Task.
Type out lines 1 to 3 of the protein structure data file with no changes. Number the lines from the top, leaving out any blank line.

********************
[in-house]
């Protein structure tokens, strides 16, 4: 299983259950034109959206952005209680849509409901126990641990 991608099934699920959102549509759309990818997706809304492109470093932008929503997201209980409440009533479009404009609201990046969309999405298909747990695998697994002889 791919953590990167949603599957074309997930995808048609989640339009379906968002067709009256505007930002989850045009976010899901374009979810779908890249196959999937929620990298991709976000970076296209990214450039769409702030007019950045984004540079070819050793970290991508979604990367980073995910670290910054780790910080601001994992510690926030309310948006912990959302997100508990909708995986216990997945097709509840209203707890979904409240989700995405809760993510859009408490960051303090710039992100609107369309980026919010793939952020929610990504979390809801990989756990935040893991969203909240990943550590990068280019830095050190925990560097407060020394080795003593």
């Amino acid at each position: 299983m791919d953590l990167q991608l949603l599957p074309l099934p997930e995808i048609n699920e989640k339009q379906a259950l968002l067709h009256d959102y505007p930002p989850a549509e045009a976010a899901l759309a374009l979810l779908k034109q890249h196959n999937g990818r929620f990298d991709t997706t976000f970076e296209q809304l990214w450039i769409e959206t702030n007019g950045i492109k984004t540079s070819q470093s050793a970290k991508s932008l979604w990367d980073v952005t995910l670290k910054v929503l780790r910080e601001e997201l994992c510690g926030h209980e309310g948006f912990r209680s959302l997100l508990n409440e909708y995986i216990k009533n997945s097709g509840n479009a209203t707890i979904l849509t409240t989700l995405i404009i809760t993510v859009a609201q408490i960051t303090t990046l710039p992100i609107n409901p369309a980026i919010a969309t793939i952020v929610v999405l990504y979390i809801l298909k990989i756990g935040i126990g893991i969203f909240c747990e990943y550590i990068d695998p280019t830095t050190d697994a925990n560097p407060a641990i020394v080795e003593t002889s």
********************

[in-house]
């Protein structure tokens, strides 16, 4: 299983259950034109959206952005209680849509409901126990641990 991608099934699920959102549509759309990818997706809304492109470093932008929503997201209980409440009533479009404009609201990046969309999405298909747990695998697994002889 791919953590990167949603599957074309997930995808048609989640339009379906968002067709009256505007930002989850045009976010899901374009979810779908890249196959999937929620990298991709976000970076296209990214450039769409702030007019950045984004540079070819050793970290991508979604990367980073995910670290910054780790910080601001994992510690926030309310948006912990959302997100508990909708995986216990997945097709509840209203707890979904409240989700995405809760993510859009408490960051303090710039992100609107369309980026919010793939952020929610990504979390809801990989756990935040893991969203909240990943550590990068280019830095050190925990560097407060020394080795003593």
């Amino acid at each position: 299983m791919d953590l990167q991608l949603l599957p074309l099934p997930e995808i048609n699920e989640k339009q379906a259950l968002l067709h009256d959102y505007p930002p989850a549509e045009a976010a899901l759309a374009l979810l779908k034109q890249h196959n999937g990818r929620f990298d991709t997706t976000f970076e296209q809304l990214w450039i769409e959206t702030n007019g950045i492109k984004t540079s070819q470093s050793a970290k991508s932008l979604w990367d980073v952005t995910l670290k910054v929503l780790r910080e601001e997201l994992c510690g926030h209980e309310g948006f912990r209680s959302l997100l508990n409440e909708y995986i216990k009533n997945s097709g509840n479009a209203t707890i979904l849509t409240t989700l995405i404009i809760t993510v859009a609201q408490i960051t303090t990046l710039p992100i609107n409901p369309a980026i919010a969309t793939i952020v929610v999405l990504y979390i809801l298909k990989i756990g935040i126990g893991i969203f909240c747990e990943y550590i990068d695998p280019t830095t050190d697994a925990n560097p407060a641990i020394v080795e003593t002889s």